Updated June 13, 2018
Do you know the 5 signs that may mean someone is in emotional pain and in need of help?
LG Health is a regional partner in the Campaign to Change Direction. We have pledged to share the five signs of emotional suffering with 275,000 people in Lancaster County and to work together to change the culture surrounding mental health. Here are the signs:
- Personality changes
- Poor self-care
- Feelings of hopelessness
The statistics in Lancaster County are alarming
According to the statewide Behavioral Risk Factor Surveillance Survey, in Lancaster County, 34 percent of 18- to 44-year-olds, 27 percent of 45- to 64-year-olds, and 14 percent of 65-year-olds and older reported that their mental health was not good one or more days in the past month.
The 2013 Pennsylvania Youth Survey determined that Lancaster County youth are struggling. Consider this: 27.1 percent of Lancaster County sixth graders, 31.8 percent of eighth graders, 35.8 percent of 10th graders and 29.5 percent of 12th graders responded that they “felt depressed or sad MOST days in the past 12 months.”
And many of these students considered committing suicide. Incredibly, 8.5 percent of Lancaster County sixth graders, 16.1 percent of eighth graders, 21.3 percent of 10th graders and 16.9 percent of 12th graders responded that they considered suicide one or more times.
As a county, what can we do?
Besides knowing the 5 signs, we must continue a serious discussion — one that doesn’t end when the shock of a celebrity’s death wears off, but one that continues well into the future with a thoughtful, conscientious dialogue about how to improve the community’s mental health.
And we must work together to reduce the stigma that surrounds mental illness. Mental illness is a physical condition much like any other, including cancer, diabetes or heart disease. But because it is misunderstood, people with mental illness sometimes are embarrassed and do not seek the treatment they need. As a community, we can work to erase the stigma that surrounds it.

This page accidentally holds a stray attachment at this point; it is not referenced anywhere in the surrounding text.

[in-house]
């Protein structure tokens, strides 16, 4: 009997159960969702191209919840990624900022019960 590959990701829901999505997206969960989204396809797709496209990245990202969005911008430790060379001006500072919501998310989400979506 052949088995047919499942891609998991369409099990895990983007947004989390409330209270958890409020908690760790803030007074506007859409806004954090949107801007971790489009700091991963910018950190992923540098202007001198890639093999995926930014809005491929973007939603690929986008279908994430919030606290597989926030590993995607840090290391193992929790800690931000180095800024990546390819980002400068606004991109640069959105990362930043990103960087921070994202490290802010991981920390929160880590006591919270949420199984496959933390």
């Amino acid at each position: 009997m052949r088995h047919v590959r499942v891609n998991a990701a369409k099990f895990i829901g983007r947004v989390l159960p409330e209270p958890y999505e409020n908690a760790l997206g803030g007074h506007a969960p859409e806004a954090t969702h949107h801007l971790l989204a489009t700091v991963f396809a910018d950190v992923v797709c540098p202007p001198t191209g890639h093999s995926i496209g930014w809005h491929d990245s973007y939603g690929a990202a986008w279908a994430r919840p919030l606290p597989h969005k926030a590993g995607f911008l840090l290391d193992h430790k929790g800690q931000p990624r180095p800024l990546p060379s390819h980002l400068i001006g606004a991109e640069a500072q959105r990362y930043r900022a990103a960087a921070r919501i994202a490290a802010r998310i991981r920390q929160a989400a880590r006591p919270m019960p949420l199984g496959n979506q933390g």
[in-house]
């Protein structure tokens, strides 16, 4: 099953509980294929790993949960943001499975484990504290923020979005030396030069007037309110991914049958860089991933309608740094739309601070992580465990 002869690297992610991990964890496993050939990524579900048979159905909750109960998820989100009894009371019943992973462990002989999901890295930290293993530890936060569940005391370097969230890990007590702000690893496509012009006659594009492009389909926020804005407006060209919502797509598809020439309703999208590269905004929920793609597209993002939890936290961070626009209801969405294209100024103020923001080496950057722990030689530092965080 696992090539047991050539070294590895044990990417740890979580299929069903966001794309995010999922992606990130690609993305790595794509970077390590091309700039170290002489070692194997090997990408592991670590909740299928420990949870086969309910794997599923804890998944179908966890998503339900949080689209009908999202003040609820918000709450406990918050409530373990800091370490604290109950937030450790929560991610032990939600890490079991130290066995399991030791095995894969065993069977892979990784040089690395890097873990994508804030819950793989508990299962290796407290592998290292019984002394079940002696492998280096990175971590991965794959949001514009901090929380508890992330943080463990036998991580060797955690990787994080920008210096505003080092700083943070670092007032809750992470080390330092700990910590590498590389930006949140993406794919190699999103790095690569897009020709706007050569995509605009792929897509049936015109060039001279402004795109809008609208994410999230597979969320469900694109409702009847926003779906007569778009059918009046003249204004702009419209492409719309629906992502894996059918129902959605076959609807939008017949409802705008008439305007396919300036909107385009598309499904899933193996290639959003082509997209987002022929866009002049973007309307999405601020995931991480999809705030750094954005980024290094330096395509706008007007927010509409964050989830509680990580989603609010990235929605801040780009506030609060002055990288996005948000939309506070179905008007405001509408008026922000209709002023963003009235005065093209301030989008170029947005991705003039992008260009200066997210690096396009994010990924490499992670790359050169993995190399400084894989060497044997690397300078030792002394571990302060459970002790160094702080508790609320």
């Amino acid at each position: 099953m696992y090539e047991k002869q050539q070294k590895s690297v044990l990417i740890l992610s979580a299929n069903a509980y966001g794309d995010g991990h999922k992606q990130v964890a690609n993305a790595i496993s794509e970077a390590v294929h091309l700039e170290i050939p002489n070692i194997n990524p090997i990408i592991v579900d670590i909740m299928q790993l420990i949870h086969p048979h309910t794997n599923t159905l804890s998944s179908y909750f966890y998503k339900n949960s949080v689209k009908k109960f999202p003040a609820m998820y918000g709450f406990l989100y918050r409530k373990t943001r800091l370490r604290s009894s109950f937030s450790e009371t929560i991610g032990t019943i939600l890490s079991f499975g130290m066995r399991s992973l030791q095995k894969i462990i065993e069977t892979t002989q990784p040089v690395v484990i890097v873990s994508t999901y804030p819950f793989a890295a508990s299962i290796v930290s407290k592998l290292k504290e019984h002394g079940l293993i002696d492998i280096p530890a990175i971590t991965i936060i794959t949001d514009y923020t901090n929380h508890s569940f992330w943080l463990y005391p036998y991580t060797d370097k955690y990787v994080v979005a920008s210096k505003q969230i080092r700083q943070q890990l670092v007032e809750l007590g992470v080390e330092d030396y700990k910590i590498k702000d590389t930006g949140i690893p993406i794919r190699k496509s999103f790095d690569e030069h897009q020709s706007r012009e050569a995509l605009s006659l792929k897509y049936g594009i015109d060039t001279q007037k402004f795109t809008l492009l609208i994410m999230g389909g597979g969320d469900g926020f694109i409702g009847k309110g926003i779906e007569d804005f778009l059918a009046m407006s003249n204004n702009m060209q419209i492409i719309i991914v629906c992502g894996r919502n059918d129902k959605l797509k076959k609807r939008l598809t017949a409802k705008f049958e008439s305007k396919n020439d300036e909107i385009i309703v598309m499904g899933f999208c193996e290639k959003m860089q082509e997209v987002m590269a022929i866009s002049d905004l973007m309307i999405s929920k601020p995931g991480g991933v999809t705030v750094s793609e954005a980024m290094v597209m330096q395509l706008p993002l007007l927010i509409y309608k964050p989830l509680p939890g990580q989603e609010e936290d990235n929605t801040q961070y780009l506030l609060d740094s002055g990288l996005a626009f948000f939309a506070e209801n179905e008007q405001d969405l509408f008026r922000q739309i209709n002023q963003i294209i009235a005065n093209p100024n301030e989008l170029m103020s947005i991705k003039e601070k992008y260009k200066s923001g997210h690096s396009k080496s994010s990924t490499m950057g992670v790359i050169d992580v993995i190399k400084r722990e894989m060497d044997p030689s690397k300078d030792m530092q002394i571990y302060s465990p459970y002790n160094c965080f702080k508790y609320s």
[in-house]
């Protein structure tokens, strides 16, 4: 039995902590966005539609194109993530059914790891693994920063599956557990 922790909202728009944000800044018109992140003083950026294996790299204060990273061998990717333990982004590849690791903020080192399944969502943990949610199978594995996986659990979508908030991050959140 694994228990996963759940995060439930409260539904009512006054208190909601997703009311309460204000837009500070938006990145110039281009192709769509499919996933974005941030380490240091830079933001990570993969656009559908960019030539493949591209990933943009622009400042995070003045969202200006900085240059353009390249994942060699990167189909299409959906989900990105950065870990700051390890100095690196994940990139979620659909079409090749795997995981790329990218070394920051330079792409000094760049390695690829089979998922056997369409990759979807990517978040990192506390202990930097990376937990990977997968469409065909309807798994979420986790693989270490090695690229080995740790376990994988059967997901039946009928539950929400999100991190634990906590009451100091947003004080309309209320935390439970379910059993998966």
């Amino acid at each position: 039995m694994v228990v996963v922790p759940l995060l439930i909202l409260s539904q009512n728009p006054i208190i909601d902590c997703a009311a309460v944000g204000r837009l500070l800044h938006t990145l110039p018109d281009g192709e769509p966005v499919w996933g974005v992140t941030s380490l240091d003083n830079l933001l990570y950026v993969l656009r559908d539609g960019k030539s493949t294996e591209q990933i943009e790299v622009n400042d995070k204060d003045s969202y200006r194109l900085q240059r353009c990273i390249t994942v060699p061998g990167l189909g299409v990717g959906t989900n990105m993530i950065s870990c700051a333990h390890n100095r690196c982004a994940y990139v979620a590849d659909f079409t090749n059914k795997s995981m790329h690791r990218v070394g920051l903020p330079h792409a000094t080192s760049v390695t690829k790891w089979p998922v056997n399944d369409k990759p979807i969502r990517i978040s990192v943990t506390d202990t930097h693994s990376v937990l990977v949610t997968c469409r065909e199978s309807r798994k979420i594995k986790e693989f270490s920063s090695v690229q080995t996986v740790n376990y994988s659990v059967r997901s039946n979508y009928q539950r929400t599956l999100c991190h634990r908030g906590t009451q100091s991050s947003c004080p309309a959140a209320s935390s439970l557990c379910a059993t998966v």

Two years ago, using local, state and national health statistics and goals as guides, LG Health identified mental health as one of three community health priorities we would address with our partners. No one organization can solve the complexities of this issue. It requires a collaboration among businesses, faith-based organizations, schools, health providers and insurers, and many others.
We’ve held a Mental Health Summit with hundreds of community members and healthcare professionals to evaluate the county’s mental health needs and identify ways to meet these needs. Together, we developed a vision for mental health services that will help people in Lancaster County achieve their highest level of mental well-being.
As a next step, a Mental Health Collaborative has been established to foster partnerships and action teams that will address the county’s mental health needs in a comprehensive way.
LG Health and its collaborative partners will address needs across the lifespan — from women experiencing postpartum depression after the birth of a child through childhood, adolescence, adulthood and old age. The partners also will address suicide risk factors such as substance abuse.
Where to call for help
For people suffering from severe depression, it may feel like there is nowhere to turn. But there is. You are not alone.
If you or someone you know is suicidal, contact Lancaster County Crisis Intervention’s 24-hour hotline at 717-394-2631 or the National Suicide Prevention Lifeline at 1-800-273-8255.
Mental Health America of Lancaster County offers free support groups. For more information, contact 717-397-7461.
If you’d like to become involved in the new Mental Health Collaborative, contact LG Health at 717-544-3283.
Together, we can enhance the health and well-being of every resident in Lancaster County.